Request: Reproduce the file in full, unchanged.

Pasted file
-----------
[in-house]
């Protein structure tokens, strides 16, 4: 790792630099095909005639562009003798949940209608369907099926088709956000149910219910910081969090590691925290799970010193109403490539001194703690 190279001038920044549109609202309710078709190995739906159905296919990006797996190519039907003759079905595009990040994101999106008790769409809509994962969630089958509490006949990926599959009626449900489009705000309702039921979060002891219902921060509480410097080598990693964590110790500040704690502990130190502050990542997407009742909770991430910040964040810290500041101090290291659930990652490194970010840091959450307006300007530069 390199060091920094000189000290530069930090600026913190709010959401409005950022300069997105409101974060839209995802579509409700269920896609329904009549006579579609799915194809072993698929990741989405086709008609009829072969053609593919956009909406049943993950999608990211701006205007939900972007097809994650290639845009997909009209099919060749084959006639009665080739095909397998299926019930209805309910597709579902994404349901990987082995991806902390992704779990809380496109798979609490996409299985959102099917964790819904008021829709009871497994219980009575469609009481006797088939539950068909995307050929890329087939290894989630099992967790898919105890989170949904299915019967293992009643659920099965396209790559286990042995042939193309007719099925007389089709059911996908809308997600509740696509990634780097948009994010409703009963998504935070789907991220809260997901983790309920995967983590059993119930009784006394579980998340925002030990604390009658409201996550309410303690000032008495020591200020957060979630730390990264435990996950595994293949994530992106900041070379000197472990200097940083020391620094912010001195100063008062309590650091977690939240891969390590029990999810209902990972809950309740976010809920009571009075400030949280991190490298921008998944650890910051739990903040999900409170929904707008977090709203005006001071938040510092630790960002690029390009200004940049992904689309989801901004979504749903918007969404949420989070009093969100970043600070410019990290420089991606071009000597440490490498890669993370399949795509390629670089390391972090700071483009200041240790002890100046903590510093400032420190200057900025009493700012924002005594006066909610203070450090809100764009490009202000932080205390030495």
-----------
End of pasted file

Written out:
[in-house]
């Protein structure tokens, strides 16, 4: 790792630099095909005639562009003798949940209608369907099926088709956000149910219910910081969090590691925290799970010193109403490539001194703690 190279001038920044549109609202309710078709190995739906159905296919990006797996190519039907003759079905595009990040994101999106008790769409809509994962969630089958509490006949990926599959009626449900489009705000309702039921979060002891219902921060509480410097080598990693964590110790500040704690502990130190502050990542997407009742909770991430910040964040810290500041101090290291659930990652490194970010840091959450307006300007530069 390199060091920094000189000290530069930090600026913190709010959401409005950022300069997105409101974060839209995802579509409700269920896609329904009549006579579609799915194809072993698929990741989405086709008609009829072969053609593919956009909406049943993950999608990211701006205007939900972007097809994650290639845009997909009209099919060749084959006639009665080739095909397998299926019930209805309910597709579902994404349901990987082995991806902390992704779990809380496109798979609490996409299985959102099917964790819904008021829709009871497994219980009575469609009481006797088939539950068909995307050929890329087939290894989630099992967790898919105890989170949904299915019967293992009643659920099965396209790559286990042995042939193309007719099925007389089709059911996908809308997600509740696509990634780097948009994010409703009963998504935070789907991220809260997901983790309920995967983590059993119930009784006394579980998340925002030990604390009658409201996550309410303690000032008495020591200020957060979630730390990264435990996950595994293949994530992106900041070379000197472990200097940083020391620094912010001195100063008062309590650091977690939240891969390590029990999810209902990972809950309740976010809920009571009075400030949280991190490298921008998944650890910051739990903040999900409170929904707008977090709203005006001071938040510092630790960002690029390009200004940049992904689309989801901004979504749903918007969404949420989070009093969100970043600070410019990290420089991606071009000597440490490498890669993370399949795509390629670089390391972090700071483009200041240790002890100046903590510093400032420190200057900025009493700012924002005594006066909610203070450090809100764009490009202000932080205390030495």